Under Section 1-202 of the Criminal Procedure Article, an interpreter will be appointed for a criminal defendant when the defendant can’t readily understand or communicate in English and can’t understand the charge or help with his or her defense. The court is required to appoint a spoken language interpreter when it determines a defendant doesn’t understand English well enough to participate in the proceedings or help his or her attorney, or where the defendant or a witness doesn’t speak English sufficiently to be understood by the attorneys, the court, and the jury.
In a recent case, a defendant sought review of a judgment that affirmed his conviction for sexual abuse of a minor, second-degree rape, and third-degree sexual offense. An intermediate appellate court had affirmed the lower court’s judgment. The defendant had come to the U.S. from Ghana four years before he was convicted and argued that the trial judge should have appointed an interpreter for his criminal trial. He asked the appellate court to review whether it was appropriate for the lower court to deny him an interpreter that he had requested.
The appellate court explained that the decision to appoint an interpreter is a two-part process. The first issue is whether the trial judge’s factual findings are clearly erroneous. If they aren’t, the reviewing court must then decide whether the judge abused his discretion in deciding whether or not to appoint the interpreter.
The trial judge in this case had to first look at whether the defendant could easily understand or communicate in English and whether he could understand the charge. The judge decided an interpreter was unnecessary.
The defendant’s attorney only advised the court he wanted an interpreter for the first time on the morning of the defendant’s trial. The defendant had asked his attorney to have the interpreter in the language of Ashanti the week before. The trial court asked the defendant questions about his educational level and his ability to use the English language. The court asked how far he went in school and the defendant answered that he was not good in English, but had learned a “lot of language.” Eventually the 44-year-old defendant answered he had gotten through middle school in Ghana. The trial court also asked what he had done for a living (home improvement), whether he knew what the charge against him was, and if he was able to communicate with his defense counsel in English, which he was. He agreed with the court that he didn’t always understand the idioms, and an inmate that spoke Ashanti had to help him. However, he understood the accusations against him.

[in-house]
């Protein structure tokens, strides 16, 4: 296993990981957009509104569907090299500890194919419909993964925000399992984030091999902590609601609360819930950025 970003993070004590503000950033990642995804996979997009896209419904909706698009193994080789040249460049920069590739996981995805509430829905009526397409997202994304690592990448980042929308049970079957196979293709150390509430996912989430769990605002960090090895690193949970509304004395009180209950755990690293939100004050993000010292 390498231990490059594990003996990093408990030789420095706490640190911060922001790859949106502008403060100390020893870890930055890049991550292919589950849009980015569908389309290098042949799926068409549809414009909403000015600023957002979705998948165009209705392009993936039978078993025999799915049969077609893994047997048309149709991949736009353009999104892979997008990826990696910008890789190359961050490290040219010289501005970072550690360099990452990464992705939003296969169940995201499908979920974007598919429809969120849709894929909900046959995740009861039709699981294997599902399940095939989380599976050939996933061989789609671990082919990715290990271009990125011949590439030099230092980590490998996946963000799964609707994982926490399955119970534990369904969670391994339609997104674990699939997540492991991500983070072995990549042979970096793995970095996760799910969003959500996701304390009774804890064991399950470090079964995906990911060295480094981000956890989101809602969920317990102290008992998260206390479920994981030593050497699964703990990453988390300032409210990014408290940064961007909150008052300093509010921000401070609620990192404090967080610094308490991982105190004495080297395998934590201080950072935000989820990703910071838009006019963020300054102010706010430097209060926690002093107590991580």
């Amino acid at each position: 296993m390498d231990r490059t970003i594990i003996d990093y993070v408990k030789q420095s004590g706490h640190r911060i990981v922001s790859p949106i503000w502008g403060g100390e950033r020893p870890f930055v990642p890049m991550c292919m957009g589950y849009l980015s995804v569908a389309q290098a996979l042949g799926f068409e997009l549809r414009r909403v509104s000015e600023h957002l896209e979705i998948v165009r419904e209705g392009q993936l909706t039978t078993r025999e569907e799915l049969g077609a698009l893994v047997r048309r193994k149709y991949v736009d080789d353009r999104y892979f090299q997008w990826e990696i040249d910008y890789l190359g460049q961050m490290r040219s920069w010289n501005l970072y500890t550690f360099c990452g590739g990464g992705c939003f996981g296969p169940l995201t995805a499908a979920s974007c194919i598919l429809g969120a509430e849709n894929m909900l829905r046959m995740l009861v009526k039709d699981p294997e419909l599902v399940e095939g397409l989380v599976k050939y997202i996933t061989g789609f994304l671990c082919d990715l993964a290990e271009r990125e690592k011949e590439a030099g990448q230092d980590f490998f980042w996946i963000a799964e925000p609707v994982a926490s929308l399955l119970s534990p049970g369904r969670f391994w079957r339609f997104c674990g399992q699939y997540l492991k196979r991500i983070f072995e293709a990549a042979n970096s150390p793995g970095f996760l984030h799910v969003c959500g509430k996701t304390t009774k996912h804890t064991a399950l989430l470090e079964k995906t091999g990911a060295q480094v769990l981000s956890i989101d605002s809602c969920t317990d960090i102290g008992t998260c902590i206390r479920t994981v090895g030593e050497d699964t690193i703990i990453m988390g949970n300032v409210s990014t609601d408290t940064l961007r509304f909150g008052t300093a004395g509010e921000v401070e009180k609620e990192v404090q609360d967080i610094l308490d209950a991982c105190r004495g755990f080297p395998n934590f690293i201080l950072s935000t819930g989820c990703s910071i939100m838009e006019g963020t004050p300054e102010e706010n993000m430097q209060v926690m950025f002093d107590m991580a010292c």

The court explained that the State had the burden of proof. The defense attorney asked that the court ask questions other than leading questions. The court then asked open-ended questions. The defendant acknowledged that he spoke to his child and her mother in English and took his driver’s license test in English. The court told the defendant he could stop the proceedings at any time if he didn’t understand what was happening and then denied the request for interpreter.
The appellate court explained that a trial judge’s findings have to be clearly erroneous for the first prong of the test to be met. In this case, the judge had asked many questions before drawing the conclusion that the defendant understood and spoke English. The defendant argued that in general questions were to be phrased to avoid yes or no answers. The appellate court explained that the judge had asked multiple open-ended questions, even if he could have asked more. The judgment was affirmed.
If you are arrested or charged with a crime, you should consult with an experienced Maryland criminal defense attorney. We will develop a strong strategy to defend your case. Contact us at 301-519-2801 or via our online form.
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